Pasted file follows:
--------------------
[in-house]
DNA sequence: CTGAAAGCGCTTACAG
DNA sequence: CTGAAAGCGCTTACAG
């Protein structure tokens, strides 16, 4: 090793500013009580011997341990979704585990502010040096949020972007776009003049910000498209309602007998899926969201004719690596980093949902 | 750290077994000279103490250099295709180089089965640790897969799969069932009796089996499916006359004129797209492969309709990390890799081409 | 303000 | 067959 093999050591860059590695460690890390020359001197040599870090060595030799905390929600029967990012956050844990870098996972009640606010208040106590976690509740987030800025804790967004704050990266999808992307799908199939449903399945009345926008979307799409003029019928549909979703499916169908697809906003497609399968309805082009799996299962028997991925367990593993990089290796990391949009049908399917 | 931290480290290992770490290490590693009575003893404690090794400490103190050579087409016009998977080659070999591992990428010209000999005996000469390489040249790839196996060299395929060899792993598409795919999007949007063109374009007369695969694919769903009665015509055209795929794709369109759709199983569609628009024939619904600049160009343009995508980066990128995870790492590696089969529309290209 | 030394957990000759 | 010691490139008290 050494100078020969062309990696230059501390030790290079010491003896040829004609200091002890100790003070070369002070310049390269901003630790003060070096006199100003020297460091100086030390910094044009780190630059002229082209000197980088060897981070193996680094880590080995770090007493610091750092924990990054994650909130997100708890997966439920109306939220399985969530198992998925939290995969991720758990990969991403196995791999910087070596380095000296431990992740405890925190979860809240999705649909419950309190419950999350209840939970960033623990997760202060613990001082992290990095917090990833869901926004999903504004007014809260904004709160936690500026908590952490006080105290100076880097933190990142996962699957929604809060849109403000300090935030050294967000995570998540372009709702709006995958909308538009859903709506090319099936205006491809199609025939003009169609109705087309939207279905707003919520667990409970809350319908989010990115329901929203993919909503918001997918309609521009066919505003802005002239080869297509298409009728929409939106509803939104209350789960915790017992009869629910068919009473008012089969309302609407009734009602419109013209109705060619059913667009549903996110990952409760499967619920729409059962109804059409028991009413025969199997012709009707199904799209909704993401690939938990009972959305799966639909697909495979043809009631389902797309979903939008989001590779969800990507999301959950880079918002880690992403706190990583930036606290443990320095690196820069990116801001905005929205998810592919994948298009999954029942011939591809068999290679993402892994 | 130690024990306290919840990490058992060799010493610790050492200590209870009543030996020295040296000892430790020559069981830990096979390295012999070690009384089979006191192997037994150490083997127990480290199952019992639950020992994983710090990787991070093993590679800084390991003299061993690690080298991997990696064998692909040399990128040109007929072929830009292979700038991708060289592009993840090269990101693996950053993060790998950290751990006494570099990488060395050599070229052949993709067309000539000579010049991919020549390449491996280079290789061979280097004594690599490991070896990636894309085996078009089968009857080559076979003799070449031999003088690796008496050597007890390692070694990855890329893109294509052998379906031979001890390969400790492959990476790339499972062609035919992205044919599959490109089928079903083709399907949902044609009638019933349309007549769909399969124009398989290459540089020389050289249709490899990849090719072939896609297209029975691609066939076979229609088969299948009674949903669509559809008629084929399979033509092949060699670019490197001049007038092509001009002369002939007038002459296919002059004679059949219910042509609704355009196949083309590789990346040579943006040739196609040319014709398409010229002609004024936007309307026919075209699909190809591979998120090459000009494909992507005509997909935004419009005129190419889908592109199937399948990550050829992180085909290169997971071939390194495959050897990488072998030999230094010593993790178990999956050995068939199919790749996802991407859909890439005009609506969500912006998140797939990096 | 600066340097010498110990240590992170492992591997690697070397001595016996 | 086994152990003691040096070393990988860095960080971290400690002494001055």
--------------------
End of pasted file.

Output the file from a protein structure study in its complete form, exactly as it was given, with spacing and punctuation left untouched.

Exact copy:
[in-house]
DNA sequence: CTGAAAGCGCTTACAG
DNA sequence: CTGAAAGCGCTTACAG
């Protein structure tokens, strides 16, 4: 090793500013009580011997341990979704585990502010040096949020972007776009003049910000498209309602007998899926969201004719690596980093949902 | 750290077994000279103490250099295709180089089965640790897969799969069932009796089996499916006359004129797209492969309709990390890799081409 | 303000 | 067959 093999050591860059590695460690890390020359001197040599870090060595030799905390929600029967990012956050844990870098996972009640606010208040106590976690509740987030800025804790967004704050990266999808992307799908199939449903399945009345926008979307799409003029019928549909979703499916169908697809906003497609399968309805082009799996299962028997991925367990593993990089290796990391949009049908399917 | 931290480290290992770490290490590693009575003893404690090794400490103190050579087409016009998977080659070999591992990428010209000999005996000469390489040249790839196996060299395929060899792993598409795919999007949007063109374009007369695969694919769903009665015509055209795929794709369109759709199983569609628009024939619904600049160009343009995508980066990128995870790492590696089969529309290209 | 030394957990000759 | 010691490139008290 050494100078020969062309990696230059501390030790290079010491003896040829004609200091002890100790003070070369002070310049390269901003630790003060070096006199100003020297460091100086030390910094044009780190630059002229082209000197980088060897981070193996680094880590080995770090007493610091750092924990990054994650909130997100708890997966439920109306939220399985969530198992998925939290995969991720758990990969991403196995791999910087070596380095000296431990992740405890925190979860809240999705649909419950309190419950999350209840939970960033623990997760202060613990001082992290990095917090990833869901926004999903504004007014809260904004709160936690500026908590952490006080105290100076880097933190990142996962699957929604809060849109403000300090935030050294967000995570998540372009709702709006995958909308538009859903709506090319099936205006491809199609025939003009169609109705087309939207279905707003919520667990409970809350319908989010990115329901929203993919909503918001997918309609521009066919505003802005002239080869297509298409009728929409939106509803939104209350789960915790017992009869629910068919009473008012089969309302609407009734009602419109013209109705060619059913667009549903996110990952409760499967619920729409059962109804059409028991009413025969199997012709009707199904799209909704993401690939938990009972959305799966639909697909495979043809009631389902797309979903939008989001590779969800990507999301959950880079918002880690992403706190990583930036606290443990320095690196820069990116801001905005929205998810592919994948298009999954029942011939591809068999290679993402892994 | 130690024990306290919840990490058992060799010493610790050492200590209870009543030996020295040296000892430790020559069981830990096979390295012999070690009384089979006191192997037994150490083997127990480290199952019992639950020992994983710090990787991070093993590679800084390991003299061993690690080298991997990696064998692909040399990128040109007929072929830009292979700038991708060289592009993840090269990101693996950053993060790998950290751990006494570099990488060395050599070229052949993709067309000539000579010049991919020549390449491996280079290789061979280097004594690599490991070896990636894309085996078009089968009857080559076979003799070449031999003088690796008496050597007890390692070694990855890329893109294509052998379906031979001890390969400790492959990476790339499972062609035919992205044919599959490109089928079903083709399907949902044609009638019933349309007549769909399969124009398989290459540089020389050289249709490899990849090719072939896609297209029975691609066939076979229609088969299948009674949903669509559809008629084929399979033509092949060699670019490197001049007038092509001009002369002939007038002459296919002059004679059949219910042509609704355009196949083309590789990346040579943006040739196609040319014709398409010229002609004024936007309307026919075209699909190809591979998120090459000009494909992507005509997909935004419009005129190419889908592109199937399948990550050829992180085909290169997971071939390194495959050897990488072998030999230094010593993790178990999956050995068939199919790749996802991407859909890439005009609506969500912006998140797939990096 | 600066340097010498110990240590992170492992591997690697070397001595016996 | 086994152990003691040096070393990988860095960080971290400690002494001055």